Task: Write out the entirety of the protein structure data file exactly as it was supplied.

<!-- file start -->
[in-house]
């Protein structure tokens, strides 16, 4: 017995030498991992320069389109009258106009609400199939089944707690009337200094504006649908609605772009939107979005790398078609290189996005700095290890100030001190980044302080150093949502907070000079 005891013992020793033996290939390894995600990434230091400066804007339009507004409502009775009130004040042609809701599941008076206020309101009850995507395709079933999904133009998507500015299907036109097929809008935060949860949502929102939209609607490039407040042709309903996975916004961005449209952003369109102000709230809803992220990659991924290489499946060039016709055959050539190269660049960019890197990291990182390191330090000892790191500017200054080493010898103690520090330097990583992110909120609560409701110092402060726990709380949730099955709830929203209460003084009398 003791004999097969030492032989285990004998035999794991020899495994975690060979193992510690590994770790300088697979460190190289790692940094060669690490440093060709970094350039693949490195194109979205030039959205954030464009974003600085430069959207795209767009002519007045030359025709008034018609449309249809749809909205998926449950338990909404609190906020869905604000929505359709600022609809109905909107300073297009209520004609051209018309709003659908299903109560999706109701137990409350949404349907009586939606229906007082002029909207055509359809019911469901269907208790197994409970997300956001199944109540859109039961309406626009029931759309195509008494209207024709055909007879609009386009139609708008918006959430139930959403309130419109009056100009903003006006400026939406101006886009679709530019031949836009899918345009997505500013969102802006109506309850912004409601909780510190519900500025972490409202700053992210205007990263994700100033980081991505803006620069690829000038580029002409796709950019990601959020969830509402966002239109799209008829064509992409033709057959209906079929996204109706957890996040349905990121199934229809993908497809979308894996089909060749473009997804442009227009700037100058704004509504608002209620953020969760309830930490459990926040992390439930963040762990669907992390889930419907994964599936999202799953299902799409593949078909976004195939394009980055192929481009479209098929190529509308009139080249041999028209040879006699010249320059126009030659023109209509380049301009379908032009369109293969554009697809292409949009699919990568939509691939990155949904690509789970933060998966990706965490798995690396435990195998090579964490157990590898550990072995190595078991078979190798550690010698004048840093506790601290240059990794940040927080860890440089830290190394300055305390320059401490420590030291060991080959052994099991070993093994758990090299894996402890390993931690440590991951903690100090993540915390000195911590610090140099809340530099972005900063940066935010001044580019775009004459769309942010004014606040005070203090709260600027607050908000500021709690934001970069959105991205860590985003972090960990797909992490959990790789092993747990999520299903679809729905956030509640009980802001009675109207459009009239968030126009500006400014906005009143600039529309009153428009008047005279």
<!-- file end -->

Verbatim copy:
[in-house]
């Protein structure tokens, strides 16, 4: 017995030498991992320069389109009258106009609400199939089944707690009337200094504006649908609605772009939107979005790398078609290189996005700095290890100030001190980044302080150093949502907070000079 005891013992020793033996290939390894995600990434230091400066804007339009507004409502009775009130004040042609809701599941008076206020309101009850995507395709079933999904133009998507500015299907036109097929809008935060949860949502929102939209609607490039407040042709309903996975916004961005449209952003369109102000709230809803992220990659991924290489499946060039016709055959050539190269660049960019890197990291990182390191330090000892790191500017200054080493010898103690520090330097990583992110909120609560409701110092402060726990709380949730099955709830929203209460003084009398 003791004999097969030492032989285990004998035999794991020899495994975690060979193992510690590994770790300088697979460190190289790692940094060669690490440093060709970094350039693949490195194109979205030039959205954030464009974003600085430069959207795209767009002519007045030359025709008034018609449309249809749809909205998926449950338990909404609190906020869905604000929505359709600022609809109905909107300073297009209520004609051209018309709003659908299903109560999706109701137990409350949404349907009586939606229906007082002029909207055509359809019911469901269907208790197994409970997300956001199944109540859109039961309406626009029931759309195509008494209207024709055909007879609009386009139609708008918006959430139930959403309130419109009056100009903003006006400026939406101006886009679709530019031949836009899918345009997505500013969102802006109506309850912004409601909780510190519900500025972490409202700053992210205007990263994700100033980081991505803006620069690829000038580029002409796709950019990601959020969830509402966002239109799209008829064509992409033709057959209906079929996204109706957890996040349905990121199934229809993908497809979308894996089909060749473009997804442009227009700037100058704004509504608002209620953020969760309830930490459990926040992390439930963040762990669907992390889930419907994964599936999202799953299902799409593949078909976004195939394009980055192929481009479209098929190529509308009139080249041999028209040879006699010249320059126009030659023109209509380049301009379908032009369109293969554009697809292409949009699919990568939509691939990155949904690509789970933060998966990706965490798995690396435990195998090579964490157990590898550990072995190595078991078979190798550690010698004048840093506790601290240059990794940040927080860890440089830290190394300055305390320059401490420590030291060991080959052994099991070993093994758990090299894996402890390993931690440590991951903690100090993540915390000195911590610090140099809340530099972005900063940066935010001044580019775009004459769309942010004014606040005070203090709260600027607050908000500021709690934001970069959105991205860590985003972090960990797909992490959990790789092993747990999520299903679809729905956030509640009980802001009675109207459009009239968030126009500006400014906005009143600039529309009153428009008047005279």